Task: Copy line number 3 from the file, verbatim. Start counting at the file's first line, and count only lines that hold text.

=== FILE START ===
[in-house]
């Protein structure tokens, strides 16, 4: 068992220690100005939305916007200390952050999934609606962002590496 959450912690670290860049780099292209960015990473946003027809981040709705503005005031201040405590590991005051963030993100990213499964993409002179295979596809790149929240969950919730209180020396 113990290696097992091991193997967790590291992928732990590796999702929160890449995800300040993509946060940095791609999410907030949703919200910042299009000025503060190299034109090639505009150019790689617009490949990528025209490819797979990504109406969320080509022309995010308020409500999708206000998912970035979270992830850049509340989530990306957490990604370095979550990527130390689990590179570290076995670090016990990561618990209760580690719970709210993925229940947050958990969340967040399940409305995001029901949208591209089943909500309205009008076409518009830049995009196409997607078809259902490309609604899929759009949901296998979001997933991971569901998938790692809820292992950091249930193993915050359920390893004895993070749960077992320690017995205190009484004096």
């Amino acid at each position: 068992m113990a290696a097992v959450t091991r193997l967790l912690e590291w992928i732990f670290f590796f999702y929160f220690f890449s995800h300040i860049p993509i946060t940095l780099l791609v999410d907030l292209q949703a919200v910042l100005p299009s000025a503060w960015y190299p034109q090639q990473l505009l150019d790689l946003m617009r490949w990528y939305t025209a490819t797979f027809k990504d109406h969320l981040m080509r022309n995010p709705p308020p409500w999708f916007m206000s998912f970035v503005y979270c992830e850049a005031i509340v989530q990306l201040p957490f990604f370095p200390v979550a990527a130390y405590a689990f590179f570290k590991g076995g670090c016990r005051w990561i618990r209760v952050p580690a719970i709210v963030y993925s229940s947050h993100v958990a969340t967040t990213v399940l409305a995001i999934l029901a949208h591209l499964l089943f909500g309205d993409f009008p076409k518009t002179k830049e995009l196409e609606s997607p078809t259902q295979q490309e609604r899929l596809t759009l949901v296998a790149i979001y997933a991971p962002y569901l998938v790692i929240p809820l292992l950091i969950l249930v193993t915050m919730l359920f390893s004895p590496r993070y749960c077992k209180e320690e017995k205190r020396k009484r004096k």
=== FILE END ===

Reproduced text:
């Amino acid at each position: 068992m113990a290696a097992v959450t091991r193997l967790l912690e590291w992928i732990f670290f590796f999702y929160f220690f890449s995800h300040i860049p993509i946060t940095l780099l791609v999410d907030l292209q949703a919200v910042l100005p299009s000025a503060w960015y190299p034109q090639q990473l505009l150019d790689l946003m617009r490949w990528y939305t025209a490819t797979f027809k990504d109406h969320l981040m080509r022309n995010p709705p308020p409500w999708f916007m206000s998912f970035v503005y979270c992830e850049a005031i509340v989530q990306l201040p957490f990604f370095p200390v979550a990527a130390y405590a689990f590179f570290k590991g076995g670090c016990r005051w990561i618990r209760v952050p580690a719970i709210v963030y993925s229940s947050h993100v958990a969340t967040t990213v399940l409305a995001i999934l029901a949208h591209l499964l089943f909500g309205d993409f009008p076409k518009t002179k830049e995009l196409e609606s997607p078809t259902q295979q490309e609604r899929l596809t759009l949901v296998a790149i979001y997933a991971p962002y569901l998938v790692i929240p809820l292992l950091i969950l249930v193993t915050m919730l359920f390893s004895p590496r993070y749960c077992k209180e320690e017995k205190r020396k009484r004096k």